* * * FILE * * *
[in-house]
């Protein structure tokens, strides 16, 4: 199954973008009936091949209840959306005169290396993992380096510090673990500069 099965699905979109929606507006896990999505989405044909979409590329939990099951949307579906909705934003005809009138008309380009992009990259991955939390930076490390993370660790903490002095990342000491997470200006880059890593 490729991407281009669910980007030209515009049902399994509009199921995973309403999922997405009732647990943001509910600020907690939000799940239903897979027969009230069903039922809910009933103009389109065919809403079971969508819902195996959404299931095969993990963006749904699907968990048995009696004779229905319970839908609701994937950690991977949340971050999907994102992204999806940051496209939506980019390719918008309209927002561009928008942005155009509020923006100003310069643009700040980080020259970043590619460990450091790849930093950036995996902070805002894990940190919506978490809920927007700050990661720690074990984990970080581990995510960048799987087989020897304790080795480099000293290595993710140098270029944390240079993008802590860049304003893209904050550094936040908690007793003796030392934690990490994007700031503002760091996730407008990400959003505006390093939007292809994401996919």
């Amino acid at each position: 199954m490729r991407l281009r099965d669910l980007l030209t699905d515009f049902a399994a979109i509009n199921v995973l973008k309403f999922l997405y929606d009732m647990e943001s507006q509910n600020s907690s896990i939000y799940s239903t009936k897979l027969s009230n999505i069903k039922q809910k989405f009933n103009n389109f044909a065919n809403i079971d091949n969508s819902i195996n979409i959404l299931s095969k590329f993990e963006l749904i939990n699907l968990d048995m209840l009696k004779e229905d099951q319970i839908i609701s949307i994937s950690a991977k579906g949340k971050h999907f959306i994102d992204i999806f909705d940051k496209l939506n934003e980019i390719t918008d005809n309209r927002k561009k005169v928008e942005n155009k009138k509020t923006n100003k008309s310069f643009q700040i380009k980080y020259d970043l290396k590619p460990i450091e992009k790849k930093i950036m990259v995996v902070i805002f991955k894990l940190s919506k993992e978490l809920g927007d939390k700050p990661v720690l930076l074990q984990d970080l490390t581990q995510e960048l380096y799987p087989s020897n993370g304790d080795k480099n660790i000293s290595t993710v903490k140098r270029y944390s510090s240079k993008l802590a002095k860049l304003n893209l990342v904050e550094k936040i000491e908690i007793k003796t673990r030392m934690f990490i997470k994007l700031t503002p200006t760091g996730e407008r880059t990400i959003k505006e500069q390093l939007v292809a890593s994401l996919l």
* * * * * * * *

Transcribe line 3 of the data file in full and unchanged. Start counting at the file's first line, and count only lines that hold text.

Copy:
């Amino acid at each position: 199954m490729r991407l281009r099965d669910l980007l030209t699905d515009f049902a399994a979109i509009n199921v995973l973008k309403f999922l997405y929606d009732m647990e943001s507006q509910n600020s907690s896990i939000y799940s239903t009936k897979l027969s009230n999505i069903k039922q809910k989405f009933n103009n389109f044909a065919n809403i079971d091949n969508s819902i195996n979409i959404l299931s095969k590329f993990e963006l749904i939990n699907l968990d048995m209840l009696k004779e229905d099951q319970i839908i609701s949307i994937s950690a991977k579906g949340k971050h999907f959306i994102d992204i999806f909705d940051k496209l939506n934003e980019i390719t918008d005809n309209r927002k561009k005169v928008e942005n155009k009138k509020t923006n100003k008309s310069f643009q700040i380009k980080y020259d970043l290396k590619p460990i450091e992009k790849k930093i950036m990259v995996v902070i805002f991955k894990l940190s919506k993992e978490l809920g927007d939390k700050p990661v720690l930076l074990q984990d970080l490390t581990q995510e960048l380096y799987p087989s020897n993370g304790d080795k480099n660790i000293s290595t993710v903490k140098r270029y944390s510090s240079k993008l802590a002095k860049l304003n893209l990342v904050e550094k936040i000491e908690i007793k003796t673990r030392m934690f990490i997470k994007l700031t503002p200006t760091g996730e407008r880059t990400i959003k505006e500069q390093l939007v292809a890593s994401l996919l």